Digital Game-Based Learning

gamification of education, gamify learningThe author Marc Prensky focuses on education from the perspective of the students, rather than the providers, offering solutions for how to teach and motivate today’s students and for how to motivate and reinvigorate their teachers as well. Prensky promotes a new form of “partnering” between teachers and students.

Today’s workforce is quicker, sharper, more visually oriented, and more technology-savvy than ever. To truly benefit from the Digital Natives’ learning power and enthusiasm, traditional training methods must adapt to the way people learn today. Written by the founder of Games2train, this innovative book is filled with examples and information to meet the demands of both educators and employers.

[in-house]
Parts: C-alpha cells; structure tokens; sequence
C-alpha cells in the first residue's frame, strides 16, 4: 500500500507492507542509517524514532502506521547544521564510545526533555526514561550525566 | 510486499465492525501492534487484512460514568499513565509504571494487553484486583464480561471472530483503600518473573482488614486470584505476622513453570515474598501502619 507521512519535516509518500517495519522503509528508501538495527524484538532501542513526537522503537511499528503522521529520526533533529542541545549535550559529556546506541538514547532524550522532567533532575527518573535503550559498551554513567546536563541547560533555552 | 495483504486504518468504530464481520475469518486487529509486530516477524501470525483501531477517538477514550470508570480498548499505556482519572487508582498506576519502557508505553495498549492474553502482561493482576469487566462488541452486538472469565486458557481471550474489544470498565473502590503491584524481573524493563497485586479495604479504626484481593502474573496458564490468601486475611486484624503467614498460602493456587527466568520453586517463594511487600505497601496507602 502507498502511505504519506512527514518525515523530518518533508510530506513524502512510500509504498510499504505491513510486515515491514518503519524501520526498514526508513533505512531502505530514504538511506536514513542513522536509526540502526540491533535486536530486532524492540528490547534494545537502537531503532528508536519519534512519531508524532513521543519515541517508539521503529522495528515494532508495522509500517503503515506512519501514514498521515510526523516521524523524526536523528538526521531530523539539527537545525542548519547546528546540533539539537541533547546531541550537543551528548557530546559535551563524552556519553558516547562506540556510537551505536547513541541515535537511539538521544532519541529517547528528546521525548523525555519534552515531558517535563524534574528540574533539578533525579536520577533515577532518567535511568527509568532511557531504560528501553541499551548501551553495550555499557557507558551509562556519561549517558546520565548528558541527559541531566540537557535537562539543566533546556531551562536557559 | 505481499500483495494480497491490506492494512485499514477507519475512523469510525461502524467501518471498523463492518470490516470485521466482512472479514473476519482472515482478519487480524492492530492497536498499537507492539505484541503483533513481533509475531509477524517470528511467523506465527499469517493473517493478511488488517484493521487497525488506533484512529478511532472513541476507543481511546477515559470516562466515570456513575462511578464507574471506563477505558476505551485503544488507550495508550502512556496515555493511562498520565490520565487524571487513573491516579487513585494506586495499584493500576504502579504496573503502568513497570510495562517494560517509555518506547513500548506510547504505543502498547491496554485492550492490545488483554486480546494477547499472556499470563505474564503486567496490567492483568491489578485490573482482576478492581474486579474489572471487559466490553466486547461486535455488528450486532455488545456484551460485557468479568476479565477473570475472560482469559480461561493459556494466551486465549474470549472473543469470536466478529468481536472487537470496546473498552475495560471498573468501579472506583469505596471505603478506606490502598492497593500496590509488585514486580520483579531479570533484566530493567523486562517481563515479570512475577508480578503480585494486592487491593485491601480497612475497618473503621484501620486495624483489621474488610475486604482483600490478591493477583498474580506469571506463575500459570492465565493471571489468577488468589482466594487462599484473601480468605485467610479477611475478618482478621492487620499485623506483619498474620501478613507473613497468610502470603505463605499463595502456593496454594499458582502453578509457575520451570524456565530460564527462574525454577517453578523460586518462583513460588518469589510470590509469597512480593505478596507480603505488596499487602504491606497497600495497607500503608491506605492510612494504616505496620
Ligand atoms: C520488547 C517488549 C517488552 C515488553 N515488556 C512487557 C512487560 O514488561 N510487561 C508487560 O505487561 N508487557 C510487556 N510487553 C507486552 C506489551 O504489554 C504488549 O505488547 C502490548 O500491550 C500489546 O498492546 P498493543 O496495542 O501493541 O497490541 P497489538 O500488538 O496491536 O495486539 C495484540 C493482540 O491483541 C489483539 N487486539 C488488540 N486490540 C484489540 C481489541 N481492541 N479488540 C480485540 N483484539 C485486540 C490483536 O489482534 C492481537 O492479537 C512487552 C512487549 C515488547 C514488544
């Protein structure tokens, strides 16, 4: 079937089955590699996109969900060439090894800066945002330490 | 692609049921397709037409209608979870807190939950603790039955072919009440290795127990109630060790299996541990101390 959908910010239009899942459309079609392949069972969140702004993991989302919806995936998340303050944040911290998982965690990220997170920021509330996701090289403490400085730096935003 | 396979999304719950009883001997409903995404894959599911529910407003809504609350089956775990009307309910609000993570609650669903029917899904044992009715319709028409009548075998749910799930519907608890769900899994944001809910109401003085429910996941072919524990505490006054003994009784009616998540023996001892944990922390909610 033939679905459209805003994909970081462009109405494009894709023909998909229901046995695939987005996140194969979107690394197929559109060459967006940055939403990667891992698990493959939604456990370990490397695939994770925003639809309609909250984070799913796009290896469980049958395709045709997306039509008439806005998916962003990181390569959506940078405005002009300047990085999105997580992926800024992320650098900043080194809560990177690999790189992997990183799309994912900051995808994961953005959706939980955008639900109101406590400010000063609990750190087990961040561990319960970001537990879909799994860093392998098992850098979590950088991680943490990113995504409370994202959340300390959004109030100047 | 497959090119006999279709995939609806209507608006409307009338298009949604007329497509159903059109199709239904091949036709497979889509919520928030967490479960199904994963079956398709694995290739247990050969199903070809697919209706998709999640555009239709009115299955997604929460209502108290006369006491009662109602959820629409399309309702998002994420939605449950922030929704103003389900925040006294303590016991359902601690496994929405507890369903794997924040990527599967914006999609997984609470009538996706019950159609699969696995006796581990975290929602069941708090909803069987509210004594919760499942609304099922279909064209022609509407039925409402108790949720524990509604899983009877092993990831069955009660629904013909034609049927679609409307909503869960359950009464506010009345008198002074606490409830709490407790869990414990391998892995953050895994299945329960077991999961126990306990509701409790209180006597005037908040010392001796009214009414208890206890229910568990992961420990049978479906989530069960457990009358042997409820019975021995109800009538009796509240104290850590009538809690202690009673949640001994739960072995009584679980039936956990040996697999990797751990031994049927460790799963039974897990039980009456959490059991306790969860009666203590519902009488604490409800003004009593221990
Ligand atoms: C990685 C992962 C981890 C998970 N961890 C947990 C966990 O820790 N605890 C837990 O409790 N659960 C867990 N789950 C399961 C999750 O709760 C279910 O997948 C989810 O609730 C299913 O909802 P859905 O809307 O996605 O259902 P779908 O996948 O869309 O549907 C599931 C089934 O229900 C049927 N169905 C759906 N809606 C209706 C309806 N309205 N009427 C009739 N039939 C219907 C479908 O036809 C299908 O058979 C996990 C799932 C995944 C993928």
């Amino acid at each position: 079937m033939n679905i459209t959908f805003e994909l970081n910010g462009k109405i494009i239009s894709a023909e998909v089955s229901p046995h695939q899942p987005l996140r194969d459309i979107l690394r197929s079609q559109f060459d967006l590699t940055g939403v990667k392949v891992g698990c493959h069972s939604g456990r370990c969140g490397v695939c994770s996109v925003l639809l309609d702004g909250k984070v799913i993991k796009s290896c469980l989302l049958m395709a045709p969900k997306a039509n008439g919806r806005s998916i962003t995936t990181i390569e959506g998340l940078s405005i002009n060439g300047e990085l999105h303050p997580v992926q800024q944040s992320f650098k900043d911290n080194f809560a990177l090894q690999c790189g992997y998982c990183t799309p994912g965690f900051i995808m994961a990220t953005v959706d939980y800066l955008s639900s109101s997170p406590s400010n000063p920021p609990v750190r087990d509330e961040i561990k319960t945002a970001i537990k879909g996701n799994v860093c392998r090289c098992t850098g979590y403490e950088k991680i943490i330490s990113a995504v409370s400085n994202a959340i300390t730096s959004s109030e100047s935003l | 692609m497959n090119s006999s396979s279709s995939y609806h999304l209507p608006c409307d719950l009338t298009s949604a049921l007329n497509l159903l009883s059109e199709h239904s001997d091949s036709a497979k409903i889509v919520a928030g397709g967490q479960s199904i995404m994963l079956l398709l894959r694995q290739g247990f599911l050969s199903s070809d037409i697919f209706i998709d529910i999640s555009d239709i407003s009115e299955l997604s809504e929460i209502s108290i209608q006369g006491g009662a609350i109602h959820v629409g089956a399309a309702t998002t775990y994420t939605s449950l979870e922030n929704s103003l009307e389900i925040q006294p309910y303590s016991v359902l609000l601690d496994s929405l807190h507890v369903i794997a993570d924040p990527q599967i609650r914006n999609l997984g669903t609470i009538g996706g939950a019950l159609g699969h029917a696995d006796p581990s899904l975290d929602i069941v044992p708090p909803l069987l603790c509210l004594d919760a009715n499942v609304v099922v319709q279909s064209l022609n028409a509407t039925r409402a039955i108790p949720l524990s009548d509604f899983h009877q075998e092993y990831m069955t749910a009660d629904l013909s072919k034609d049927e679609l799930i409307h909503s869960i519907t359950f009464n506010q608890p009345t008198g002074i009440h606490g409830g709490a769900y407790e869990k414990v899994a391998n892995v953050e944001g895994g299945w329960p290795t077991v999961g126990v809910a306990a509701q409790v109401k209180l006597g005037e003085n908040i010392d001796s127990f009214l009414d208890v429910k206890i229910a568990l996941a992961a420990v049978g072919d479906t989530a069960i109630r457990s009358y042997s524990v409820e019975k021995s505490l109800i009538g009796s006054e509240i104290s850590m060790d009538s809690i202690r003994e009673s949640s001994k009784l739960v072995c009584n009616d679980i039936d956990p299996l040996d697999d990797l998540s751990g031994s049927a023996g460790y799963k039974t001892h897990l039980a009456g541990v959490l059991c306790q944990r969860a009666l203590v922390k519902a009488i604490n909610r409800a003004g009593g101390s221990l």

Marc Prensky has more publications on game-based learning, which are based on his understanding of how school-age digital natives learn and how to place good video games into a learning system.

Teaching Digital Natives: Partnering for Real Learning
Don’t Bother Me Mom–I’m Learning!

Reality Is Broken: Why Games Make Us Better and How They Can Change the World

gamification , video gameThe author Jane McGonigal, PhD is a world-renowned designer of alternate reality games — or, games that are designed to improve real lives and solve real problems. She believes game designers are on a humanitarian mission — and her #1 goal in life is to see a game developer win a Nobel Peace Prize.